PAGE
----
LONDON - Oil prices steadied on Wednesday on expectations for higher demand as the U.S. dollar weakened and a report showed U.S. crude and gasoline inventories fell, but longer term, demand in developed countries was seen flagging this year.

Brent crude futures were down 5 cents at $82.33 a barrel at 1042 GMT. U.S. West Texas Intermediate crude futures (WTI) fell 1 cent to $78.01 a barrel.

U.S. crude oil inventories fell by 3.104 million barrels in the week ended May 10, according to market sources citing American Petroleum Institute figures on Tuesday.

Gasoline inventories fell by 1.269 million barrels and distillates rose by 673,000 barrels.

U.S. government inventory data is due later on Wednesday which is likely to also show a drop in crude stockpiles as refineries increase their runs to meet increased fuel demand heading into the peak northern hemisphere summer driving season.

Still, the International Energy Agency (IEA) trimmed its forecast for 2024 oil demand growth on Wednesday by 140,000 barrels per day (bpd) to 1.1 million bpd, largely citing weak demand in developed OECD nations.

Oil demand in those countries actually contracted in the first quarter of this year, the IEA added.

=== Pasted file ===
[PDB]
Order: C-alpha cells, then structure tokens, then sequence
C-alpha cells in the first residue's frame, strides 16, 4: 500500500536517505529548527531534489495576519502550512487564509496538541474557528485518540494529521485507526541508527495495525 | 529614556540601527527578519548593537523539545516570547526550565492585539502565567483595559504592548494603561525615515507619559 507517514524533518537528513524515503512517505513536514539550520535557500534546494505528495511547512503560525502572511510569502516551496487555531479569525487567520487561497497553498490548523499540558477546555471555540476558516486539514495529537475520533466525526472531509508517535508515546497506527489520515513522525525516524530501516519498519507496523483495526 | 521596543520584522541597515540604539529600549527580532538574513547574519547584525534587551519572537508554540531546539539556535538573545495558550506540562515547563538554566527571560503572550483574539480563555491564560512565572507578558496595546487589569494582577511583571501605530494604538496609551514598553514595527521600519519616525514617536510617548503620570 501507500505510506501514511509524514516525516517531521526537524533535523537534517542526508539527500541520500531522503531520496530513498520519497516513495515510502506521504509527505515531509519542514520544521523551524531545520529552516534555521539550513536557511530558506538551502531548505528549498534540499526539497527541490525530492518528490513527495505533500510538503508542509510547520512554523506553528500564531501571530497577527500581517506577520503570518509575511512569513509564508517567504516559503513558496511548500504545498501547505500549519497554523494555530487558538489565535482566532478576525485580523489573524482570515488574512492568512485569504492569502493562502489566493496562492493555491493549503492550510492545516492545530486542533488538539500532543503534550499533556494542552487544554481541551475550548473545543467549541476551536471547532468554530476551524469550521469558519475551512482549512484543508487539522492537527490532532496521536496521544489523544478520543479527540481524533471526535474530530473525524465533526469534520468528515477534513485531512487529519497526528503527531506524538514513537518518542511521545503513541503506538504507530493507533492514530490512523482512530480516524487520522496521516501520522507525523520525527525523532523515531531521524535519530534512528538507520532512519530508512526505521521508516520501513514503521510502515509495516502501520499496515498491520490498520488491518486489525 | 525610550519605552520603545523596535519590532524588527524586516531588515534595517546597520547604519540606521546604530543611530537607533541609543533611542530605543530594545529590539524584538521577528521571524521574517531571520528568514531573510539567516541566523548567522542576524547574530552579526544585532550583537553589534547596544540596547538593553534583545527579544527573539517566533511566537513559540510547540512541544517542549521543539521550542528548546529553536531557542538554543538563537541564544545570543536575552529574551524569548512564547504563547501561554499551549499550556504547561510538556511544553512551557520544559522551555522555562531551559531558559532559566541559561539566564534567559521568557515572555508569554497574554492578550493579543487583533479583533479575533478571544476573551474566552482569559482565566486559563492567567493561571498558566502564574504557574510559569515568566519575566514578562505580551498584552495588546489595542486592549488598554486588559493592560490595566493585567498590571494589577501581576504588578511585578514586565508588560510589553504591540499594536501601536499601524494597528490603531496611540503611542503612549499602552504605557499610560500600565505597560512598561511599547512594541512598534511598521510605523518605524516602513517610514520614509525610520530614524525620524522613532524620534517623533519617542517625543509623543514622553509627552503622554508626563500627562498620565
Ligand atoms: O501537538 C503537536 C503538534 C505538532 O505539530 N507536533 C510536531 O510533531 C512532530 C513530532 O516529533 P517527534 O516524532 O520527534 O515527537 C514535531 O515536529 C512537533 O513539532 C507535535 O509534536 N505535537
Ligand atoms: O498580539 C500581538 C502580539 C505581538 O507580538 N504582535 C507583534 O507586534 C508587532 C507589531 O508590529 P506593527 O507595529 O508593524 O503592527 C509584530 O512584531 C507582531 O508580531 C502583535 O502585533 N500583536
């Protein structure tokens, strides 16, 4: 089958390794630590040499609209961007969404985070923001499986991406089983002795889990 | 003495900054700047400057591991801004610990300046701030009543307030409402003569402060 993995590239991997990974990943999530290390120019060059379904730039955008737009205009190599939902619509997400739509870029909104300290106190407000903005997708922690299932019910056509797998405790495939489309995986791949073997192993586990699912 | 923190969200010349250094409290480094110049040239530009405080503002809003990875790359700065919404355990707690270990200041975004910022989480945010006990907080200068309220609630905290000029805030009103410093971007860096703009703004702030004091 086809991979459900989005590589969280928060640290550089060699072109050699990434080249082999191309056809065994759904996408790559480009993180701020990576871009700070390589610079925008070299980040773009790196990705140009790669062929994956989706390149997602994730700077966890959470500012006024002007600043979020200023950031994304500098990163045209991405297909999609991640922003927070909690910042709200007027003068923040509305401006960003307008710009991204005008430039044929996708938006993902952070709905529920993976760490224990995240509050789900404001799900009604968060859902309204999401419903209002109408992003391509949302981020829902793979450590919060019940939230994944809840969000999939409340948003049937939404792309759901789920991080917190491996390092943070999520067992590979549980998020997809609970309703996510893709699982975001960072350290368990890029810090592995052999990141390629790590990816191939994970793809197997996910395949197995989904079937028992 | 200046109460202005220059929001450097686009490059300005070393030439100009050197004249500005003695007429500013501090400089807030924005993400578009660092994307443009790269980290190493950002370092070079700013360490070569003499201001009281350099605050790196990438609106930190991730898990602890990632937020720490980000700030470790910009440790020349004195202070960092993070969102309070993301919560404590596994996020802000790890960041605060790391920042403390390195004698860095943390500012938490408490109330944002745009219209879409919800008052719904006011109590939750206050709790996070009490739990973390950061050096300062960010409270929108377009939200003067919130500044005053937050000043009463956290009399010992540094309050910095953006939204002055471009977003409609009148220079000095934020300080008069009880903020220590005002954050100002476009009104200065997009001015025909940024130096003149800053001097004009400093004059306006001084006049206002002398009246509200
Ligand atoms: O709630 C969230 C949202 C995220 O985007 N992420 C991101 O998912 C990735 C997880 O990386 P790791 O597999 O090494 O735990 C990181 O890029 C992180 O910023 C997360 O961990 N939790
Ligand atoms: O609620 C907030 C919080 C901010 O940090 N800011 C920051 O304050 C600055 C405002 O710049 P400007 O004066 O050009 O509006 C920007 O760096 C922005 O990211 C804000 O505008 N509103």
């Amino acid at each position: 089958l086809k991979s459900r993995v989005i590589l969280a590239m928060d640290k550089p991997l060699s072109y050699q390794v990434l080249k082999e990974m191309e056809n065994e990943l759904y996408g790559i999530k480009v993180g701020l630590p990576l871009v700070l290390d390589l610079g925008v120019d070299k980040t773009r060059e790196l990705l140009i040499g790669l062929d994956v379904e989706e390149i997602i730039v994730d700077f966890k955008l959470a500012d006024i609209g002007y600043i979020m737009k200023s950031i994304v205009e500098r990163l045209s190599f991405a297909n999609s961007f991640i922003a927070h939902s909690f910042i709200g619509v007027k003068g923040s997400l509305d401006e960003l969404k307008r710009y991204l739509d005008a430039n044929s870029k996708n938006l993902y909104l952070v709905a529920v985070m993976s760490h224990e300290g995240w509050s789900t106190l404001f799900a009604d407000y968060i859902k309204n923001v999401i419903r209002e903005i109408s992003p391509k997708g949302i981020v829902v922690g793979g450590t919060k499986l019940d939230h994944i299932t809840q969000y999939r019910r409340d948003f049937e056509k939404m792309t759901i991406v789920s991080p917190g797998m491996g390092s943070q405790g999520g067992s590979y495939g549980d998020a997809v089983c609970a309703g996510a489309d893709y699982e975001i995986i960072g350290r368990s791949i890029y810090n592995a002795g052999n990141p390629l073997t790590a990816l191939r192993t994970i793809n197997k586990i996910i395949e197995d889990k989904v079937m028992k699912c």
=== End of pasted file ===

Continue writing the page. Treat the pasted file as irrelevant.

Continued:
"Prices will remain range bound between $80-$90 through 2Q24," said Macquarie global oil and gas strategist Vikas Dwivedi.

"After 2Q, we expect oil will become bearish as a result of non-OPEC supply growth, decreasing OPEC+ space capacity and softer-than-anticipated demand due to persistent inflation."

U.S. consumer price index (CPI) data is also due on Wednesday and should give a clearer indication whether the Federal Reserve may cut interest rates later this year, which could spur the economy and boost fuel demand.

Oil prices also found support from a softer U.S. dollar and concerns around Canadian oil supply.

A large wildfire is approaching Fort McMurray, the hub for Canada's oil sands industry that produces 3.3 million barrels per day of crude, or two-thirds of the country's total output. (Additional reporting by Katya Golubkova in Tokyo and Emily Chow in Singapore; Editing by Christopher Cushing, Emelia Sithole-Matarise and Ros Russell)